Even if the total debt burden those African countries owe the Westis written off, and aid to Africa is increased to $50 billion a yearby 2010, and $75 billion a year by 2015 as being advocated in somequarters, Africa's poverty may still not be solved. Seriouscommitment from the West to help Africa become wealthy would demandthe West giving up most of the strategic economic advantages it hashad on Africa since coming into contact with African countries.
The bitter pill prescribed for Africa
We know that for every one dollar that the West gives to Africa asaids it takes back $50.00 in return. For instance, in the 1990s theWest, through the International Monetary Fund and the World Bank,prescribed economic policies for African countries that included thedismantling of import tariffs on Western products, stoppingsubsidization of the local products, and opening their markets forinvestment and trade relations. Most African countries adopted theeconomic reform policies recommended by the IMF and World Bank, andinstituted the Structural Adjustment Program (SAP). But the Westfailed to live up to their own part of the bargain to invest inAfrican countries. African countries are being told that politicalinstability in your countries makes it difficult for the West toseriously consider investing there. But the unstable politicalsituation was there in the first place before the West talked theminto instituting SAP. Juxtapose this demand to the unstable politicalclimate in the former Eastern European countries where the Westcontinues to invest, you will begin to wonder if the West is seriousin assisting Africa fight and rid itself of poverty.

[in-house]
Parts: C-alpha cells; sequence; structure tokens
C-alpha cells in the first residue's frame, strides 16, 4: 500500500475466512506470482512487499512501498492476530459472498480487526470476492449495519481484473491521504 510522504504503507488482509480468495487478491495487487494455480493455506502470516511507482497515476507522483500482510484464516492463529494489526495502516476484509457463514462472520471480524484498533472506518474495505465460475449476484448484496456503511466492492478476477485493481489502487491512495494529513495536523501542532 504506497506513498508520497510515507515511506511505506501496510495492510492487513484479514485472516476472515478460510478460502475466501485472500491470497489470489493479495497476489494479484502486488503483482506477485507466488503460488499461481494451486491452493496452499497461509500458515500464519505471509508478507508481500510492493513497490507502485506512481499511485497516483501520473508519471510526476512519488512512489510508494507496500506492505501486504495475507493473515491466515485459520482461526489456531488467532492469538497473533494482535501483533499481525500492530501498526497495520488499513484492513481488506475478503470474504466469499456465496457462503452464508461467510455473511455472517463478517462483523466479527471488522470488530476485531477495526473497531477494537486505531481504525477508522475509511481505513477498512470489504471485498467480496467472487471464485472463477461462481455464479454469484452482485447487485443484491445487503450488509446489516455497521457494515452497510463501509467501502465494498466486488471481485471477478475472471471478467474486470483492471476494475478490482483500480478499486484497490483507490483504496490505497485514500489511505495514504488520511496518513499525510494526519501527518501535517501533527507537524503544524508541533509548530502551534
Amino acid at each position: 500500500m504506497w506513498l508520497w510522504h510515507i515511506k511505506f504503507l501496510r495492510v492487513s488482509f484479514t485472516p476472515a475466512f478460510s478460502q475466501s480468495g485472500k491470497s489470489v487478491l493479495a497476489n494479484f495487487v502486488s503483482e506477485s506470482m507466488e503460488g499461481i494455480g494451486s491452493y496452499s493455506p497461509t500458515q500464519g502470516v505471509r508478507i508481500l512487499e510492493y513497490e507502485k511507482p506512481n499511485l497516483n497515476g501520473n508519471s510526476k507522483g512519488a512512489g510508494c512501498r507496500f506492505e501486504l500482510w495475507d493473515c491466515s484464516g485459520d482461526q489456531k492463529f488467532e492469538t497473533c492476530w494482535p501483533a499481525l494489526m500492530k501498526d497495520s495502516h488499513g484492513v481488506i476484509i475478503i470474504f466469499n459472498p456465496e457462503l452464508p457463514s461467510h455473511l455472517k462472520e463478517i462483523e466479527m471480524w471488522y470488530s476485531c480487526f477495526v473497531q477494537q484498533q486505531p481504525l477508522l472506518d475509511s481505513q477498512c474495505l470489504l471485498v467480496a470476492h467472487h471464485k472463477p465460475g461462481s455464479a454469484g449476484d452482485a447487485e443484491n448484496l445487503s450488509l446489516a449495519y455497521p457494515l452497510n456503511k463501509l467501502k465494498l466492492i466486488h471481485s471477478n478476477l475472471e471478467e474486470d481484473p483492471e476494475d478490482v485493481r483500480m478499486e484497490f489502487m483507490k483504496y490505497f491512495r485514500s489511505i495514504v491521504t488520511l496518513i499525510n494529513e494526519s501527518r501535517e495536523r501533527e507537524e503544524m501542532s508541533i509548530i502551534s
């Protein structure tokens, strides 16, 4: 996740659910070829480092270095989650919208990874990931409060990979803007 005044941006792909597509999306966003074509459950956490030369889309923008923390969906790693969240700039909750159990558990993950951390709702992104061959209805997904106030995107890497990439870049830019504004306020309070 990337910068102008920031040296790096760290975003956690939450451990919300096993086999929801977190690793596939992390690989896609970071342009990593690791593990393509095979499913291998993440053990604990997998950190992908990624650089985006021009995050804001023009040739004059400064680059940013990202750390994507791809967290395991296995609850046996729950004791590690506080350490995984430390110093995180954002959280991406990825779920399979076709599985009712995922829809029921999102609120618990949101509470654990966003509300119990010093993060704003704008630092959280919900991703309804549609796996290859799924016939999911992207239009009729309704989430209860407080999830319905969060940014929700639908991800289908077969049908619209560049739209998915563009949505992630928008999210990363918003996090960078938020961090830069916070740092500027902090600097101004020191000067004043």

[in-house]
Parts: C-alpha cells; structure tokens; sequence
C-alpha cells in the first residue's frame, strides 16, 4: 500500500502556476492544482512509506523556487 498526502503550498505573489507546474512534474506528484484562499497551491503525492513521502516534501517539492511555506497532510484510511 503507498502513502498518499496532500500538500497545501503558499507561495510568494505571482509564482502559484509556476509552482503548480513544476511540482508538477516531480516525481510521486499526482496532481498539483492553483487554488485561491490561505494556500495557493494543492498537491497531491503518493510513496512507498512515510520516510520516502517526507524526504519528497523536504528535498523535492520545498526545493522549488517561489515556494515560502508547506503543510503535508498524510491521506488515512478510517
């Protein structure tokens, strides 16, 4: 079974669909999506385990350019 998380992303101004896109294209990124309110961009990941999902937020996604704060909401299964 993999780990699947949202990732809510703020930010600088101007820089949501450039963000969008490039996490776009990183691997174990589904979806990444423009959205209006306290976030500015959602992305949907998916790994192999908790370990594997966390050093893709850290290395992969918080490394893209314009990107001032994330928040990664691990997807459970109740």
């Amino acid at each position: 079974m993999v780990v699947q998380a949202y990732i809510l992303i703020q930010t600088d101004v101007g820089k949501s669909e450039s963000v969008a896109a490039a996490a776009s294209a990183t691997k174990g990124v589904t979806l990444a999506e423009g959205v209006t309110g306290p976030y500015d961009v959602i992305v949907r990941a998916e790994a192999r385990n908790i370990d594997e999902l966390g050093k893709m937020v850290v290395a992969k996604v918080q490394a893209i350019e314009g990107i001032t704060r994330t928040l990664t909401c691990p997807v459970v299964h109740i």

Western farmers heavily subsidized
The West continues to subsidize both their agricultural andindustrial products, which creates an over abundance of products thatmake it difficult for African producers to compete or sell theirproducts at a gainful price. For instance, Mozambique produces thecheapest sugar in the world, between $75 and $100 a ton, to Europe's$395 a ton. On the surface, Mozambique farmers and sugar producersshould reap enormous profits from their labor. But this is not thecase because the European Union through its Common Agriculturalpolicy (CAP) subsidizes its sugar producers to the tune of $675million a year. The net effect is that Mozambique cannot sell itssurplus sugar in any market in Europe, while Europe's surplus isdumped onto African countries' markets, thereby impoverishingMozambique.